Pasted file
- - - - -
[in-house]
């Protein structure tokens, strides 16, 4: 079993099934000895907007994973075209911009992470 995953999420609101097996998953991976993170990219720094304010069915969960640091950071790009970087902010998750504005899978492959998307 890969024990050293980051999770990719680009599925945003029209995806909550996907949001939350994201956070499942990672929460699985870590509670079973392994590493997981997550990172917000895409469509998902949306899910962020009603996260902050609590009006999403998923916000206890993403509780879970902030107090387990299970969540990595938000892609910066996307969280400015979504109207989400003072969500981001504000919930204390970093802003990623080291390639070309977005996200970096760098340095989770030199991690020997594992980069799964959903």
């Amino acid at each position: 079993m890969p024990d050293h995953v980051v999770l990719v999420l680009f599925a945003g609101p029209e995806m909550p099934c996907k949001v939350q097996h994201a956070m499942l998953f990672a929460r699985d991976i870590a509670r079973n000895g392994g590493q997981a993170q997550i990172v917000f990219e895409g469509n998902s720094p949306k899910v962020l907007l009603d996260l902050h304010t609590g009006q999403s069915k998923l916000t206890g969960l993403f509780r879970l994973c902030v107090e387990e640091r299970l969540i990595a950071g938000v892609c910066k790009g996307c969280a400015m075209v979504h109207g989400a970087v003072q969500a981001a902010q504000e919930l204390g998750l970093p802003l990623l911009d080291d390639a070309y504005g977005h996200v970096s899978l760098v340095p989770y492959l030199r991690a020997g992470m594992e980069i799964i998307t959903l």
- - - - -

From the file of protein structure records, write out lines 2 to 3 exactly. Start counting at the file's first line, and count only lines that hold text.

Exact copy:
């Protein structure tokens, strides 16, 4: 079993099934000895907007994973075209911009992470 995953999420609101097996998953991976993170990219720094304010069915969960640091950071790009970087902010998750504005899978492959998307 890969024990050293980051999770990719680009599925945003029209995806909550996907949001939350994201956070499942990672929460699985870590509670079973392994590493997981997550990172917000895409469509998902949306899910962020009603996260902050609590009006999403998923916000206890993403509780879970902030107090387990299970969540990595938000892609910066996307969280400015979504109207989400003072969500981001504000919930204390970093802003990623080291390639070309977005996200970096760098340095989770030199991690020997594992980069799964959903």
């Amino acid at each position: 079993m890969p024990d050293h995953v980051v999770l990719v999420l680009f599925a945003g609101p029209e995806m909550p099934c996907k949001v939350q097996h994201a956070m499942l998953f990672a929460r699985d991976i870590a509670r079973n000895g392994g590493q997981a993170q997550i990172v917000f990219e895409g469509n998902s720094p949306k899910v962020l907007l009603d996260l902050h304010t609590g009006q999403s069915k998923l916000t206890g969960l993403f509780r879970l994973c902030v107090e387990e640091r299970l969540i990595a950071g938000v892609c910066k790009g996307c969280a400015m075209v979504h109207g989400a970087v003072q969500a981001a902010q504000e919930l204390g998750l970093p802003l990623l911009d080291d390639a070309y504005g977005h996200v970096s899978l760098v340095p989770y492959l030199r991690a020997g992470m594992e980069i799964i998307t959903l």